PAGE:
An impossible act to follow; that speech catapulted the night into history, and got Recy Taylor (who never saw justice) trending on Twitter. The only way to follow that was by perhaps doing exactly what Natalie Portman did, to everyone's astonishment. She took the one scripted line she was given to say as she was presenting the nominees for best director and gave it a lethal twist: "And here are the all-male nominees," she said, quickly and without emphasis. It was an electric, disruptive moment. As The New Yorker's Emily Nussbaum put it:

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Because here's the thing: Lady Bird, a film directed by a woman, won the Golden Globe for Best Picture for a musical or comedy and for Best Actress for a musical or comedy. That neither Lady Bird's director, Greta Gerwig, nor Get Out's Jordan Peele, got so much as a nomination was worth mentioning, and mention it Portman did. She made the omissions visible.

When Barbra Streisand took the stage, she took the point a bit further, saying she is the only woman to have ever won Best Director:

You know, that was 1984. That was 34 years ago. Folks! Time's up! We need more women directors, and more women to be nominated for Best Director. There are so many films out there that are so good directed by women. Anyway, I'm very proud to stand in a room with people who speak out against gender inequality, sexual harassment, and the pettiness that has poisoned our politics. And I'm proud that our industry, faced with uncomfortable truths, has vowed to change the way we do business. [Barbra Streisand]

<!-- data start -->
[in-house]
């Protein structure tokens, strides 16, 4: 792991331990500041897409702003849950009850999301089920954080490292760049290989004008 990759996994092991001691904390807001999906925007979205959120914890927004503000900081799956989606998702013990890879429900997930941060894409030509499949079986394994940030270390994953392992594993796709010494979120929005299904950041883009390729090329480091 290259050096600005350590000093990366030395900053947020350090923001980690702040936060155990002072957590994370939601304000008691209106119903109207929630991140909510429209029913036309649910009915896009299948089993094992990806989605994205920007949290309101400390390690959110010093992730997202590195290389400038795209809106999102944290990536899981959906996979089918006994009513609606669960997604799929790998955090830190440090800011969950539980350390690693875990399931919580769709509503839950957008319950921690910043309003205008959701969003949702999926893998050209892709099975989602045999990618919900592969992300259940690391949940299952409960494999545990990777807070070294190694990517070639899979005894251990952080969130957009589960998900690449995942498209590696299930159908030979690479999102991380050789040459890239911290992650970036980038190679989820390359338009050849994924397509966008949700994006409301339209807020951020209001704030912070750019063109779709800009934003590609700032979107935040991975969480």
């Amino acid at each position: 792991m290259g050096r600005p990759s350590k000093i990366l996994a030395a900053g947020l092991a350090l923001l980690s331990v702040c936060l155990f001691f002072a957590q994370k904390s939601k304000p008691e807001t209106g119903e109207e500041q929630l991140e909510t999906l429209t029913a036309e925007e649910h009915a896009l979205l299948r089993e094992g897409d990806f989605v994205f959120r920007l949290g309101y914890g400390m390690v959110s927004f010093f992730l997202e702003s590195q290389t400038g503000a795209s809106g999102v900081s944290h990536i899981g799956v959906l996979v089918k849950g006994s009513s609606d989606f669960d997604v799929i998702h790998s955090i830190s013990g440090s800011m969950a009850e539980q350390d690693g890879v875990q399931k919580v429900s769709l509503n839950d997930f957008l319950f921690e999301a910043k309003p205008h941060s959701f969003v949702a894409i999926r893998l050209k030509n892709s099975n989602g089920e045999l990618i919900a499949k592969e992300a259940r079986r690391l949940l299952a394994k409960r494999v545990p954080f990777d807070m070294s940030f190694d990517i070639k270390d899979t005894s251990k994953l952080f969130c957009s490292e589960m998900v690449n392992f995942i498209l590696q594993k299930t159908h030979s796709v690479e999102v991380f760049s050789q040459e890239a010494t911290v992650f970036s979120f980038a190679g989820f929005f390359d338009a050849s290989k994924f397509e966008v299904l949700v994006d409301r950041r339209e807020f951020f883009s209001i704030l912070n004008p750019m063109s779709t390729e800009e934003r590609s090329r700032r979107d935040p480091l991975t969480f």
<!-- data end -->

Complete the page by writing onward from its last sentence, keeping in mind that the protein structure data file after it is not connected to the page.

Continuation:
As for the men, several made a point of thanking their female colleagues. But this was genuinely odd amid that sea of black dresses:

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What's more, several of the male honorees have said, and been accused of doing, really awful things, including Gary Oldman, who received one of the biggest awards of the night for his performance as Winston Churchill in Darkest Hour.

The ceremony, in other words, was slightly out of sync with the conversations happening within it. Its winners and losers don't really reflect the new reality, even if its female presenters did. Get Out deserved much more than it got (nothing, despite its astounding critical and commercial success); Three Billboards probably deserved less. Gerwig should have been nominated for Best Director. But the point is less who should have won than what the tensions of the night showed about where we are in history. While Nicole Kidman talked about how her character in Big Little Lies reflects something true and difficult about abuse, the men who won for playing memorable abusers said nothing about their characters or the stories in which they appear. A stranger to the culture might have observed that while the women pushed the ceremony's constraints to start a conversation about how storytelling can further equality, the men remained stuck in an older awards show paradigm that focuses on the story of the self (and demands more time to tell it).

Frances McDormand nailed that difference with her customary gravitas: "As many of you know, I keep my politics private, but it was really great to be in this room tonight, and to be part of a tectonic shift in our industry's power structure. Trust me: The women in this room tonight are not here for the food. We are here for the work. Thank you."